As per Wikipedia – The Doomsday Clock is a symbolic clock face that represents a countdown to possible global catastrophe. It has been maintained since 1947 by the members of The Bulletin of the Atomic Scientists Science and Security Board,[1] who are in turn advised by the Governing Board and the Board of Sponsors, including 18 Nobel Laureates. The closer they set the Clock to midnight, the more vulnerable the scientists believe the world is to global disaster.

Tim Chang, a forty-four-year-old managing director at Mayfield Fund, a venture-capital firm, told me, “There’s a bunch of us in the Valley. We meet up and have these financial-hacking dinners and talk about backup plans people are doing. It runs the gamut from a lot of people stocking up on Bitcoin and cryptocurrency, to figuring out how to get second passports if they need it, to having vacation homes in other countries that could be escape havens.” He said, “I’ll be candid: I’m stockpiling now on real estate to generate passive income but also to have havens to go to.” He and his wife, who is in technology, keep a set of bags packed for themselves and their four-year-old daughter. He told me, “I kind of have this terror scenario: ‘Oh, my God, if there is a civil war or a giant earthquake that cleaves off part of California, we want to be ready.’ ”

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Evan Osnos — The New Yorker

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The question of parenting has no single correct answer. There is a quote by someone which says everyone knows how best to raise children except for parents. Today’s needull talks about guerrilla parenting in American society.

That imperative is especially charged when it comes to immigrants. Americans used to worry that immigrant parents were holding on to their children too tightly, and thereby holding them back. Now upper-middle-class parents are nervously studying books like Amy Chua’s “The Battle Hymn of the Tiger Mother.” They reprove parents like her for supposedly gaming the system, and then hurry to try to give their offspring some packaged version of the immigrant-kid experience.

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The New Yorker — Amy Davidson

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The social logic of Ivy League admissions


This is a relatively old article by Malcolm Gladwell. The article looks at how the admission requirements and procedures evolved over the years for the Ivy League schools. It is interesting to note the things considered important for admission to these schools. I particularly liked the part about the burden of being defined by the school.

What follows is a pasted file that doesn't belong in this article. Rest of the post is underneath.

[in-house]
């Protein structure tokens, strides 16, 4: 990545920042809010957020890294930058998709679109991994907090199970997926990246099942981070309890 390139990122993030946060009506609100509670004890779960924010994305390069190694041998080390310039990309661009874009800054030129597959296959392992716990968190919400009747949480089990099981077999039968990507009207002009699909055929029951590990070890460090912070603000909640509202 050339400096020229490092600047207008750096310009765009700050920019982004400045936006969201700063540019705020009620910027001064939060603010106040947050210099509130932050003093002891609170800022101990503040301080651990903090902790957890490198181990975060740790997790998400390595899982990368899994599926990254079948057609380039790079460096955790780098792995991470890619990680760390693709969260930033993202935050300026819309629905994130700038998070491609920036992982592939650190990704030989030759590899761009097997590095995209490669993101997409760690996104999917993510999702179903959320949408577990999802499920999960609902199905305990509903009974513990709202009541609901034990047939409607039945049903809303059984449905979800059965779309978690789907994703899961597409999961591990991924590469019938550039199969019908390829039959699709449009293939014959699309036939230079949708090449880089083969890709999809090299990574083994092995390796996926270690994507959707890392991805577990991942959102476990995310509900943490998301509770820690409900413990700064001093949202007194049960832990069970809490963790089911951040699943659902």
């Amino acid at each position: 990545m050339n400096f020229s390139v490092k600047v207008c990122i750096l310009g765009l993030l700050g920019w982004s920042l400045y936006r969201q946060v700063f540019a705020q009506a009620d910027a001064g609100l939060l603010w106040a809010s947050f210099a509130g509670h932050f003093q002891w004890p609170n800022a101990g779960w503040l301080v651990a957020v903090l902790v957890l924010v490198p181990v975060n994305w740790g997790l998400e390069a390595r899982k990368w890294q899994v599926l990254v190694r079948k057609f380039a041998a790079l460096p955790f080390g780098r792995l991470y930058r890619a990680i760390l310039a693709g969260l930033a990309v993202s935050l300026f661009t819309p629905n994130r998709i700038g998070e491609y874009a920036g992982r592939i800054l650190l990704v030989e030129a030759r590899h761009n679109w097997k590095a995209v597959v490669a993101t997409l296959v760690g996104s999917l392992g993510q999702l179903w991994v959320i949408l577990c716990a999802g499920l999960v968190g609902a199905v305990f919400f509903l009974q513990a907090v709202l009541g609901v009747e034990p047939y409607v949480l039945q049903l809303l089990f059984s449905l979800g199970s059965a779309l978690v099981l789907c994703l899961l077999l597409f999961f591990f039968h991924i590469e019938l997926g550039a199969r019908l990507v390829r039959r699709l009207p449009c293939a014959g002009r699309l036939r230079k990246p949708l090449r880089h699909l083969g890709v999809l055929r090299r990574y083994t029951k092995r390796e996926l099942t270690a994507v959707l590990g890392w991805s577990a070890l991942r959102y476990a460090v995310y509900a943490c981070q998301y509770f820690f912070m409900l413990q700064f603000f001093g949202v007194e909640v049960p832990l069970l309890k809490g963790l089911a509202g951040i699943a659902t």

Once, I attended a wedding of a Harvard alum in his fifties, at which the best man spoke of his college days with the groom as if neither could have accomplished anything of greater importance in the intervening thirty years. By the end, I half expected him to take off his shirt and proudly display the large crimson “H” tattooed on his chest. What is this “Harvard” of which you Americans speak so reverently?

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The New Yorker –Malcolm Gladwell

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Today’s needull is a profile of Martha Nussbaum published in the New Yorker. I can’t pinpoint what, but there was something that I liked about this article.

In a new book, tentatively titled “Aging Wisely,” which will be published next year, Nussbaum and Saul Levmore, a colleague at the law school, investigate the moral, legal, and economic dilemmas of old age—“an unknown country,” which they say has been ignored by philosophy. The book is structured as a dialogue between two aging scholars, analyzing the way that old age affects love, friendship, inequality, and the ability to cede control. They both reject the idea that getting old is a form of renunciation. Nussbaum critiques the tendency in literature to “assign a ‘comeuppance’ ” to aging women who fail to display proper levels of resignation and shame. She calls for an “informal social movement akin to the feminist Our Bodies movement: a movement against self-disgust” for the aging. She promotes Walt Whitman’s “anti-disgust” world view, his celebration of the “lung-sponges, the stomach-sac, the bowels sweet and clean. . . . The thin red jellies within you or within me. . . . O I say these are not the parts and poems of the body only, but of the soul.”

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Rachel Aviv – The New Yorker

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An interesting article talking about the US experience and the American spirit.

When the little one finished his Fanta, he asked for another one. We normally don’t allow him to drink soda at all, but we thought, After all, it’s his first week in America, and he’s having a tough time in preschool. “No problem, sweetie,” I said, and went to the counter to order another soda. “It’s a free refill,” the counter worker said. I didn’t know what she meant, so she explained: we could fill up on soda from the machine as many times as we wanted, free of charge. I returned  to the booth with a fresh Fanta and delivered the news. It was the first time since arriving in Illinois that we smiled as a family. “Refill” was the first word my toddler son spoke in English, and when I heard him say it I felt some small new hope about our prospects in America.

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The New Yorker